Being in shape may not protect your heart

Jason Lathrop was training for a solo backpacking trip in 2015 when he started to feel a creaking sensation in his knees during morning runs near his home in Portland, Oregon. Expecting to learn that he'd torn his meniscus or strained a ligament, he went to his doctor, who told him his knees were...

As America fights childhood obesity, more kids around the world are underweight

The weight problems that preoccupy Americans typically are about how to lose weight, not gain it. But a study published in the Lancet on Tuesday night provides a sobering look at how much the relationship children globally have with food and weight depends on where they are growing up. The study...

As Social Security gets boost, Medicare Part B costs to rise. Here's what to know.

Millions of seniors will soon be notified that Medicare premiums for physicians' services are rising and likely to consume most of the cost-of-living adjustment they'll receive next year from Social Security. Higher 2018 premiums for Medicare Part B will hit older adults who've been shielded from...

Sorting out the countless yogurt options, from Greek to Bulgarian

It all started with Greek yogurt. Once available only in specialty stores, in the past decade it has come to dominate the yogurt aisle in just about every grocery store. Its success has opened our minds and taste buds to yogurt's world of possibilities, clearing the path for other traditional takes...

Knowingly infecting others with HIV is no longer a felony in California

California lawmakers have passed legislation to reduce the penalty for those who knowingly or intentionally expose others to HIV without their knowledge, rolling back a law that mostly affected sex workers. The bill, SB 239, which was approved by the Democrat-controlled state legislature in September...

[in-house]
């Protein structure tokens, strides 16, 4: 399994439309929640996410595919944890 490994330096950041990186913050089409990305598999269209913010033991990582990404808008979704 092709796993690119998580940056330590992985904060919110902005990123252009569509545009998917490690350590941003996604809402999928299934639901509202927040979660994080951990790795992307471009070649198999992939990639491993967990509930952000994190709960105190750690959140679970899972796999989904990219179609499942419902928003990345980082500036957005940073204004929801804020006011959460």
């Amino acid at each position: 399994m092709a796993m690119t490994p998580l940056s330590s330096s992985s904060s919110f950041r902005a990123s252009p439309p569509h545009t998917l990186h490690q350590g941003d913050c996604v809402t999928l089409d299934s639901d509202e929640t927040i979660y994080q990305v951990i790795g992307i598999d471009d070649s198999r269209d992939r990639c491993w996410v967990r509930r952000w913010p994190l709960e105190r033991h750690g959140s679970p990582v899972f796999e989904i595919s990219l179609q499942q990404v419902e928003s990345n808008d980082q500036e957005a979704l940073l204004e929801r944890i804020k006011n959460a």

This one simple thing can help keep urinary tract infections at bay

Drinking plenty of water each day may have an unexpected benefit — staving off urinary tract infections, a new study reports. Young women plagued by UTIs who drank an additional 6 cups of water each day were nearly half — 48 percent — as likely as a control group to have another infection, the...

The dangers of double vision: I looked down, saw two left feet and keeled over

One late-summer day last year, my surroundings started playing tricks with me. The letters I typed on my computer screen looked fuzzy. Objects on my desk seemed to slip sideways, escaping their own outlines. My colleagues, viewed across the room, appeared to have shifted slightly so that now they...

Go ahead and order another slice of cheesecake

In the latest science shocker, researchers discovered that a number of people around the world are eating foods such as cheese, butter and full-fat yogurt without doing deadly harm to their bodies. This was treated as health heresy, yet this study's findings weren't all that out of line with previous...

Navy officer fights for right to try unproven drugs before dying

Matt Bellina was a 30-year-old officer in the U.S. Navy flying out of the Pacific Northwest to protect the country when he started showing symptoms of the deadly Lou Gehrig's disease in 2012. Now he's taken on a new fight: a law making it easier for terminally ill patients to get access to experimental...

Should you use protein powders? It's complicated.

Did you think protein powder and protein shakes were the domain only of the Arnold Schwarzeneggers and Dwayne "the Rock" Johnsons of the world? These days, protein shakes and powders are used by diverse groups of people that couldn't be more different, at least physically: elite athletes, post-surgery...